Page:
Rebecca Wallace is a longtime journalist and sometime actor. She's been prowling newsrooms in the San Francisco Bay Area since the '90s, with two years off for good behavior to live in Budapest, where she sang with a country-western band. Her beats have included the arts, local government and health. She lives in California with her husband and their two Australian shepherds. Follow her on Twitter at @wallacewords.
Smiling at Strangersby Rebecca Wallace
Silicon Valley crime reporter Catherine Giotto is perfectly content chasing cop cars, scooping the competition and living life tethered to her pager and police scanner. Then the dotcom bust hits her newsroom hard, and everything familiar is shattered. Escape beckons in the form of an apartment offered by
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Job: Gone. Relationship: Flailing. Passport ... Check.
Silicon Valley crime reporter Catherine Giotto is perfectly content chasing cop cars, scooping the competition and living life tethered to her pager and police scanner. Then the dotcom bust hits her newsroom hard, and everything familiar is shattered. Escape beckons in the form of an apartment offered by a friend – an apartment in Budapest, of all places.
Overseas, Catherine finds herself lost in a country where people put their last names first and say "hallo" for "goodbye." As she struggles to find work in the Hungarian capital, she slowly starts carving out a new kind of life. One where she takes time to marvel at the first snow, learns to cook mushroom paprikás and begins having a social life (with Johnny Cash fans at the local pub). And what is with that trilingual IT guy who keeps showing up everywhere?
But in a place where Catherine can barely count to three in the local language, let alone conduct a news interview, she'll have to make sense of Hungary – and break a story big enough to get her a job – pretty darn soon. Or she's going to end up back home and broke, and even more defeated than before.
-- Join and interact with Catherine on Twitter --
"All cops reporters hear voices. It’s OK. It’s just the scanner." -Catherine Giotto, @reporter1999 on Twitter
- Ballyhoo Press
- Publication date:
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- Barnes & Noble
- NOOK Book
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- 706 KB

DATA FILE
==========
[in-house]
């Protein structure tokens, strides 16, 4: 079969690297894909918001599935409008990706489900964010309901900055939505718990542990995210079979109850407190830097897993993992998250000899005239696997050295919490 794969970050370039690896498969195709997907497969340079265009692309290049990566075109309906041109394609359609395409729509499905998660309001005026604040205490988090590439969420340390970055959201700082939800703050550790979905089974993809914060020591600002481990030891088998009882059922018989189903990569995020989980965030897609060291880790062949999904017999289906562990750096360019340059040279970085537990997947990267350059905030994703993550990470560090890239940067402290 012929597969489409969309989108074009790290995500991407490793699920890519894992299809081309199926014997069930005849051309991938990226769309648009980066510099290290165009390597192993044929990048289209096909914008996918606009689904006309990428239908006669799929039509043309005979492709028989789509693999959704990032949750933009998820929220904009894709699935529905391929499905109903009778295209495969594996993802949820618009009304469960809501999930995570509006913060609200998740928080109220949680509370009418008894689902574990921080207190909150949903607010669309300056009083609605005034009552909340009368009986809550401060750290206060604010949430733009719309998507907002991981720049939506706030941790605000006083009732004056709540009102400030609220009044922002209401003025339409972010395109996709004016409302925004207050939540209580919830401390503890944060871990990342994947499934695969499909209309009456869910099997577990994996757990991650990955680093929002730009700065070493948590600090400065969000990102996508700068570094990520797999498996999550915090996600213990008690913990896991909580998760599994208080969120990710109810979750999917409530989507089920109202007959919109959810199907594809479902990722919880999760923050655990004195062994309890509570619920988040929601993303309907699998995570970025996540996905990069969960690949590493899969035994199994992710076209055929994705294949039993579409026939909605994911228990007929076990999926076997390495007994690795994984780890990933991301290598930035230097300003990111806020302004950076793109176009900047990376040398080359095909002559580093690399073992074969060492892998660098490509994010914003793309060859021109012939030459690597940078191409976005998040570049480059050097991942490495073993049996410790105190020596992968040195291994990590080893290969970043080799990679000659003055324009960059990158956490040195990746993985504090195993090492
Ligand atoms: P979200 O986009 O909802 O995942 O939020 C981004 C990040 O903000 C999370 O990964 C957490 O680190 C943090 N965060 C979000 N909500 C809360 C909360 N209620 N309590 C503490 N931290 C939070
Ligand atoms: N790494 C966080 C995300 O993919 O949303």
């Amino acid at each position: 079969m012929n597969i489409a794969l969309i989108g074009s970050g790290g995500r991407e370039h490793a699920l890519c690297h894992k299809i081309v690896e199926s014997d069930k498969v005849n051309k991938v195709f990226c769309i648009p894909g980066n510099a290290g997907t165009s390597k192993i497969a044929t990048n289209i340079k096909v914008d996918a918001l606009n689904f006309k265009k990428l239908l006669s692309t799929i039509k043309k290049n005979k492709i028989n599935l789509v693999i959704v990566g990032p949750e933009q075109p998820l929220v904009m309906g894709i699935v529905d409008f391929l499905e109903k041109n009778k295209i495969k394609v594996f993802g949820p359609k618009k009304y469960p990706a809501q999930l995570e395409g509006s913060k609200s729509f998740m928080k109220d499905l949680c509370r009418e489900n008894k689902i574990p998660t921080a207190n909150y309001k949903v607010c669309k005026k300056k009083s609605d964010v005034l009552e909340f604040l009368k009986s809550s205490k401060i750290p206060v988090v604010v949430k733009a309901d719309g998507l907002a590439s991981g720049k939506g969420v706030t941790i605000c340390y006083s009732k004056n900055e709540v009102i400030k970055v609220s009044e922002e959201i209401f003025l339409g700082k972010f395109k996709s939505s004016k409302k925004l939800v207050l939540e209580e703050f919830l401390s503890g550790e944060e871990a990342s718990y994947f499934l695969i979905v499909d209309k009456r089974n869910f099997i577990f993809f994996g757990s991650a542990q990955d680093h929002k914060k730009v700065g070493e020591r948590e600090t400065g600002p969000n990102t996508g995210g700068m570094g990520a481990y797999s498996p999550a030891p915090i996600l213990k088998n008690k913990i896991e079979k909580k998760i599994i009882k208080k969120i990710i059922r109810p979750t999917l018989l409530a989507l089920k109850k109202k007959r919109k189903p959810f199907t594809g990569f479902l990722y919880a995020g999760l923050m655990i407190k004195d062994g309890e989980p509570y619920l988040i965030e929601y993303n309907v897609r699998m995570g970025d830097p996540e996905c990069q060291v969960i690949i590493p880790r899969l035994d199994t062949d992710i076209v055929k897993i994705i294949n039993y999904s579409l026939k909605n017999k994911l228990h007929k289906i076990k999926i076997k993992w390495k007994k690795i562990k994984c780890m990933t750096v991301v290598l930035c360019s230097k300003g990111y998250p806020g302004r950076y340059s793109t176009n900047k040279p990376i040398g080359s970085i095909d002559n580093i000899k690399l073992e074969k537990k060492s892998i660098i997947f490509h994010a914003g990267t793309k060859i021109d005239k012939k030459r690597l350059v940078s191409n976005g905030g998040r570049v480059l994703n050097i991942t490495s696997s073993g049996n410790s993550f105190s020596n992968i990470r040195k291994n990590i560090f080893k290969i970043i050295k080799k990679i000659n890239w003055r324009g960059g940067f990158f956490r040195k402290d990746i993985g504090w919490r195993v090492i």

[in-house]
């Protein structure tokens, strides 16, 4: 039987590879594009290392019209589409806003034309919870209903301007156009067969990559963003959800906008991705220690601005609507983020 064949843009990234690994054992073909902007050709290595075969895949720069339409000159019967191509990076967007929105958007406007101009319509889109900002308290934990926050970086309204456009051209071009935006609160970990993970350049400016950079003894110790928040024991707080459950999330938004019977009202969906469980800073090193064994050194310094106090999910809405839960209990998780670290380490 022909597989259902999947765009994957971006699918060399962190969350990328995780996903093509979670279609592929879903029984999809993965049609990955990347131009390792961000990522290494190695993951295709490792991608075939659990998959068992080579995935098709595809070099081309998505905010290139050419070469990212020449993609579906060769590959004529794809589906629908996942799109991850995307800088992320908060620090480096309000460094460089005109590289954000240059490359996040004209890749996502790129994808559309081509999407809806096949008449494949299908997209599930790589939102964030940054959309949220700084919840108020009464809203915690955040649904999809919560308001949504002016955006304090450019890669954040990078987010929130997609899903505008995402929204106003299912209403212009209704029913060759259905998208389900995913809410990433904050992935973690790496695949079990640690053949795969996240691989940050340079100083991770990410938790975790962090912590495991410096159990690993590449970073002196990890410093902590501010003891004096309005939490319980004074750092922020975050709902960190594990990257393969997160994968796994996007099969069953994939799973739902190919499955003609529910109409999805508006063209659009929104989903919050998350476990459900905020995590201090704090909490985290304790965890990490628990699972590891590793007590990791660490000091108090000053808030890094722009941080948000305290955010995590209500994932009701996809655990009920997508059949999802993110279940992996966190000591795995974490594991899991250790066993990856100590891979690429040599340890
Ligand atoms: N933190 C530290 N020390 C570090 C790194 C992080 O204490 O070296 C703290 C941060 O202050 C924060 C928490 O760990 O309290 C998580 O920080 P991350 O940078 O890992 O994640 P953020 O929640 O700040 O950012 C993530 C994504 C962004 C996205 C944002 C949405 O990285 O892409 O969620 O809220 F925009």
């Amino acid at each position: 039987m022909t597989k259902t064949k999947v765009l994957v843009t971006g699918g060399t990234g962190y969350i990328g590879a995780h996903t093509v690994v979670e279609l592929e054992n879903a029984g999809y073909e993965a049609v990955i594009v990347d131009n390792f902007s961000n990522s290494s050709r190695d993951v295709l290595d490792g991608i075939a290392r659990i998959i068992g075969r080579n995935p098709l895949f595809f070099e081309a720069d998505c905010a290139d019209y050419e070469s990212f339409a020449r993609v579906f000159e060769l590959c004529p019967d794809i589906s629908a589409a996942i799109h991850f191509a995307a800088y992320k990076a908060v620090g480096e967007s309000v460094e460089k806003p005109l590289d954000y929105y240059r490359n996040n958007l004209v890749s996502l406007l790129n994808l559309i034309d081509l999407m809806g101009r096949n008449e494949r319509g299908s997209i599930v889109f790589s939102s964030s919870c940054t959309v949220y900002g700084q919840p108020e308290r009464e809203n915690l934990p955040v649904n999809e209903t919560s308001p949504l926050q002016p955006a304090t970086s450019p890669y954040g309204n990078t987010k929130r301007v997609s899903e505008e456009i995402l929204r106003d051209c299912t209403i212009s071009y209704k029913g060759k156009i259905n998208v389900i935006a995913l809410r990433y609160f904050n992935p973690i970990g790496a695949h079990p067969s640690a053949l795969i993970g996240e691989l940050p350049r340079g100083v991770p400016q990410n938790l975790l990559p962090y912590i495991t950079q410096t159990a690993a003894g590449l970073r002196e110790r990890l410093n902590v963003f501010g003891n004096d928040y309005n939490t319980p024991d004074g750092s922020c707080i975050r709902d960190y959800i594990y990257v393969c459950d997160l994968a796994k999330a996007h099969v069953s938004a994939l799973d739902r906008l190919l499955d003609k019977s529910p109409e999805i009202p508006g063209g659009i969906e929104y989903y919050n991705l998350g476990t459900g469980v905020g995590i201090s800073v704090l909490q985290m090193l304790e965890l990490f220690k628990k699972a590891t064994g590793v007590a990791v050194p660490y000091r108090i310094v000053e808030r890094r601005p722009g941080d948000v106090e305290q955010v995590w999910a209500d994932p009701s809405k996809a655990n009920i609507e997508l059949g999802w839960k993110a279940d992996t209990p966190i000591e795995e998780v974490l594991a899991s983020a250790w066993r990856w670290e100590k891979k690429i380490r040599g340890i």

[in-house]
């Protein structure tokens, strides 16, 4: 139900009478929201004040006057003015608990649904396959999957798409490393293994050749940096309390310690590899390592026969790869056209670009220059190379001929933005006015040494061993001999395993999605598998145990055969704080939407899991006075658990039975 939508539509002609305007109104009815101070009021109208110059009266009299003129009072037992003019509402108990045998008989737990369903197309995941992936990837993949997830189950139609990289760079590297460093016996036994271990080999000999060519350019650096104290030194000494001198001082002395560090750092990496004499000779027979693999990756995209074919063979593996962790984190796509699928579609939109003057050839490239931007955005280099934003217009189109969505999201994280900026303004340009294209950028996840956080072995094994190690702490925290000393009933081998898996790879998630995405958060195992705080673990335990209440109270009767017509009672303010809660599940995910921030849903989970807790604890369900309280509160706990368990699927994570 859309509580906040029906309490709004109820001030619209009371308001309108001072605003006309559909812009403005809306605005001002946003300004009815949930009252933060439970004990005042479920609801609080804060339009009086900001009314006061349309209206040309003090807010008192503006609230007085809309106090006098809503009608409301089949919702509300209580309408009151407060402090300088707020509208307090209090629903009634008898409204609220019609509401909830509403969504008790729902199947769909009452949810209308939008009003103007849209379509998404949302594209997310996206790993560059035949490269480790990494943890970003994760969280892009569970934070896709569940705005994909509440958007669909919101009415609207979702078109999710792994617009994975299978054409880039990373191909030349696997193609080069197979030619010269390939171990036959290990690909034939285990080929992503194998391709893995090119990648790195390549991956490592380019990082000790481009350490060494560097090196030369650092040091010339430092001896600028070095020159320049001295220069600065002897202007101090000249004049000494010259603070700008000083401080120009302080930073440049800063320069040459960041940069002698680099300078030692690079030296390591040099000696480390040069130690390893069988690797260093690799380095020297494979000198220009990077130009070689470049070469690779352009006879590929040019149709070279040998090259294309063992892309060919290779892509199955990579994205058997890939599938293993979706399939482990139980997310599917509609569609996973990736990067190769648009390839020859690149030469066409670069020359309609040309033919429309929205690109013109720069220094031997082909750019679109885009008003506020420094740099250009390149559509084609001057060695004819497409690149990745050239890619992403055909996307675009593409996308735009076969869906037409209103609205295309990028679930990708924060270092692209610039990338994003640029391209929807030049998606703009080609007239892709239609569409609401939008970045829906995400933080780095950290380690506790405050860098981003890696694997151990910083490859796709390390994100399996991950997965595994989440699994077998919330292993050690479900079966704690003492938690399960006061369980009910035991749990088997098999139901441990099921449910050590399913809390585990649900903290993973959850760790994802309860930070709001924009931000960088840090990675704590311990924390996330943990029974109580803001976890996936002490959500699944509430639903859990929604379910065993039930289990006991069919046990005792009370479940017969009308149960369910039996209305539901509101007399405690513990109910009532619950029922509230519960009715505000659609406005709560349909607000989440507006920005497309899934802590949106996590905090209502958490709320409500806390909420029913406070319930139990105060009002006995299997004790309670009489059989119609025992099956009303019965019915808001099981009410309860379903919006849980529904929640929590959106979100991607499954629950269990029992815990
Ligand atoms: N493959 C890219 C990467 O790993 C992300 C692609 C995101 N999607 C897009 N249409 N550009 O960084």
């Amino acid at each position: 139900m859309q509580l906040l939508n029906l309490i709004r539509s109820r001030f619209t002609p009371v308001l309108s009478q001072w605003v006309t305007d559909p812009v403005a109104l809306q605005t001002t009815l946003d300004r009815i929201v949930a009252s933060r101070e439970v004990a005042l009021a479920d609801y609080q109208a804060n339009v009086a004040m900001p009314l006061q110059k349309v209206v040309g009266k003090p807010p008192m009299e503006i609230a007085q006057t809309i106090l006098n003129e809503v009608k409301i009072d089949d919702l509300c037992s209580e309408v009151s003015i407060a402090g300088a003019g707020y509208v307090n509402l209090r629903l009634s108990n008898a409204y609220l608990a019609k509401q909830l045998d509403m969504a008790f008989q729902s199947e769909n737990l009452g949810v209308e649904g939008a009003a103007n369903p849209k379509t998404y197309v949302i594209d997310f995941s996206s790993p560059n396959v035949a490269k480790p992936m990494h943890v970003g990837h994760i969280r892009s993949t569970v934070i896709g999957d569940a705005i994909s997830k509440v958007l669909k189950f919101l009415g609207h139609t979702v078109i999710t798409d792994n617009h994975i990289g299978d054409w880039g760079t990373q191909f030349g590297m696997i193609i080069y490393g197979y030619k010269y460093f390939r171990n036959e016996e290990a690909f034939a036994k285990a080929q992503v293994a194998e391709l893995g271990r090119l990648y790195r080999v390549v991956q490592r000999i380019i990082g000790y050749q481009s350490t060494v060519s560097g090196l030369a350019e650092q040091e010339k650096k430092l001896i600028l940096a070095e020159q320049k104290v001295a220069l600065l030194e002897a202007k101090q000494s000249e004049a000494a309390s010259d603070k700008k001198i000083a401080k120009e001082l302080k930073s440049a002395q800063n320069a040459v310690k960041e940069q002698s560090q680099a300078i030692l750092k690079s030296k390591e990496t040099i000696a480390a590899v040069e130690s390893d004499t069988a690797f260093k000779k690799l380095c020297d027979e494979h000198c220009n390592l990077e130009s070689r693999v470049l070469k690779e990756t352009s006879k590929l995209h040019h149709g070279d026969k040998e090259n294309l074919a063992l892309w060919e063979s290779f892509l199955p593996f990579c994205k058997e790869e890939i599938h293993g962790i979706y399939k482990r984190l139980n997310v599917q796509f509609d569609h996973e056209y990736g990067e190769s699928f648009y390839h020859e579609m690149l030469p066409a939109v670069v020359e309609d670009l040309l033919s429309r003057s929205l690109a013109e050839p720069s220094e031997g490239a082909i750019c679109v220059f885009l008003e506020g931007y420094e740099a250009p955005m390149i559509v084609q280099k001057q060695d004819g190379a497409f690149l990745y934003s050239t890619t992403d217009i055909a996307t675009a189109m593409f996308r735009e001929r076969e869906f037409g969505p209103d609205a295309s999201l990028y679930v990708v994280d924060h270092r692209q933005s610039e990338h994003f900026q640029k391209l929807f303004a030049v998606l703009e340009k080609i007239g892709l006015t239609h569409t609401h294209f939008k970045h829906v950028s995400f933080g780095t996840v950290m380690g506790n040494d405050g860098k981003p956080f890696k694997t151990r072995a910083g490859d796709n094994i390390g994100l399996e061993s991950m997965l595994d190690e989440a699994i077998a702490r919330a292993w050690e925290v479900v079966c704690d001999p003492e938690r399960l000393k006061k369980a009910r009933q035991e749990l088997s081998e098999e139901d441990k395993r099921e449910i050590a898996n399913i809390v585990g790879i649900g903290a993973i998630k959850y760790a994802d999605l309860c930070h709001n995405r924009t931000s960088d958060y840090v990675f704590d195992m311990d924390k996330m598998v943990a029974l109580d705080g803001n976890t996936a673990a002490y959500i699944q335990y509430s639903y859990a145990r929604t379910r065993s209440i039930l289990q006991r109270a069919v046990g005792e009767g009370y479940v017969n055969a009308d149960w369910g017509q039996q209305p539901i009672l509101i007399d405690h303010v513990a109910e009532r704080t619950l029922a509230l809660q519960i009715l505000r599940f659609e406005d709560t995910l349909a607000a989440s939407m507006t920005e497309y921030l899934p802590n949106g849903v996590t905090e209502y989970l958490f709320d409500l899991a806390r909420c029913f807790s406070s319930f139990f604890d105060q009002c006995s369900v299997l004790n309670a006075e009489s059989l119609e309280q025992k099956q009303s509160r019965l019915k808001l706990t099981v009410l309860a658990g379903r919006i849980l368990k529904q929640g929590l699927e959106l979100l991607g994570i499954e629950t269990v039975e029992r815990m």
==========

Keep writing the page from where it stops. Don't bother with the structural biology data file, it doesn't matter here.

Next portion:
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So, I read, on average, about 5-8 books a week.... depending on whether I have read them before or not. I also read mostly SciFi/Fantasy with Mystery and some horror thrown in. I have always wanted to write my own stories, but I do not possess the skills to bring them to life. (Which is ok...someone has to be the reader) Generally I stay away from straight fiction, because it tends to be, well, depressingly true to life. I read to escape and for entertainment, not to cry over other people’s troubles. I also tend to shy away from first time authors as they may not have found their feet. It takes real talent to bring a story to life. A truly gifted person can do this with well-crafted characters...flaws intact, fantastic locations and a comprehensive (and comprehensible) plot. That being said… I completely enjoyed this book. Catherine is human, and yes while she suffered, she went through it doggedly towards becoming the person she was meant to be. She made mistakes, owned up to them and overcame them. Yes, she initially ran away from her problems, but sometimes the distance one needs to deal with great pain is a geographical one. Fair Disclaimer, I know Rebecca Wallace, and the reason I bought and read this book was because a friend had written it. I was thinking "well, it’s not my thing, but I'll read it and say it was a nice book." And while straight fiction still not my thing, this is much more than a “nice book”. Rebecca’s love and respect for Hungary, the people, the traditions and the beauty of Budapest just shine through this book. And her own experience “prowling bay area newsrooms”, and living in Budapest for two years while she sang in a country western band add a depth of feeling and knowledge that give this book heft. If you enjoy travel fiction, stories about reporters, stories about overcoming loss or just a darn good story I strongly recommend you check this out.